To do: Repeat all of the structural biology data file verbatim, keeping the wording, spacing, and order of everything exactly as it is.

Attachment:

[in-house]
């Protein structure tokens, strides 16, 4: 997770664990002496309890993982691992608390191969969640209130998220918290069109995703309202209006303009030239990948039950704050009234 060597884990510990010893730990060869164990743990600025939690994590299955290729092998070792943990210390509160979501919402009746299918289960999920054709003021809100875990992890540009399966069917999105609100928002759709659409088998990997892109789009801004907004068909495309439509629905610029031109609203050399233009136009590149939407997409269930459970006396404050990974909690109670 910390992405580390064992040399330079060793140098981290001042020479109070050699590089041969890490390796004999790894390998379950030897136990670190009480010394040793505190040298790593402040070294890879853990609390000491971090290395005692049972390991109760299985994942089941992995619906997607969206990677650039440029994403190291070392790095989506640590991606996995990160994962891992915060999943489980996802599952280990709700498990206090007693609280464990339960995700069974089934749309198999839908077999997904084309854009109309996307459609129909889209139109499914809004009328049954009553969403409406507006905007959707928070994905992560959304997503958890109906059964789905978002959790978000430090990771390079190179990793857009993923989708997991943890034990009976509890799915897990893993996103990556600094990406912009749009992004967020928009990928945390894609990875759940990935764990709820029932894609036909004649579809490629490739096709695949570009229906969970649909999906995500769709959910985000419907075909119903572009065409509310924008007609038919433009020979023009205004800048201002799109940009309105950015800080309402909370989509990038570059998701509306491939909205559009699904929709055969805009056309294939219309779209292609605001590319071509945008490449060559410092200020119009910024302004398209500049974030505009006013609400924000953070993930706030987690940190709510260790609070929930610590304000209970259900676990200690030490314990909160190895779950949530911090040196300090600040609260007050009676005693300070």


[in-house]
């Protein structure tokens, strides 16, 4: 997770664990002496309890993982691992608390191969969640209130998220918290069109995703309202209006303009030239990948039950704050009234 060597884990510990010893730990060869164990743990600025939690994590299955290729092998070792943990210390509160979501919402009746299918289960999920054709003021809100875990992890540009399966069917999105609100928002759709659409088998990997892109789009801004907004068909495309439509629905610029031109609203050399233009136009590149939407997409269930459970006396404050990974909690109670 910390992405580390064992040399330079060793140098981290001042020479109070050699590089041969890490390796004999790894390998379950030897136990670190009480010394040793505190040298790593402040070294890879853990609390000491971090290395005692049972390991109760299985994942089941992995619906997607969206990677650039440029994403190291070392790095989506640590991606996995990160994962891992915060999943489980996802599952280990709700498990206090007693609280464990339960995700069974089934749309198999839908077999997904084309854009109309996307459609129909889209139109499914809004009328049954009553969403409406507006905007959707928070994905992560959304997503958890109906059964789905978002959790978000430090990771390079190179990793857009993923989708997991943890034990009976509890799915897990893993996103990556600094990406912009749009992004967020928009990928945390894609990875759940990935764990709820029932894609036909004649579809490629490739096709695949570009229906969970649909999906995500769709959910985000419907075909119903572009065409509310924008007609038919433009020979023009205004800048201002799109940009309105950015800080309402909370989509990038570059998701509306491939909205559009699904929709055969805009056309294939219309779209292609605001590319071509945008490449060559410092200020119009910024302004398209500049974030505009006013609400924000953070993930706030987690940190709510260790609070929930610590304000209970259900676990200690030490314990909160190895779950949530911090040196300090600040609260007050009676005693300070």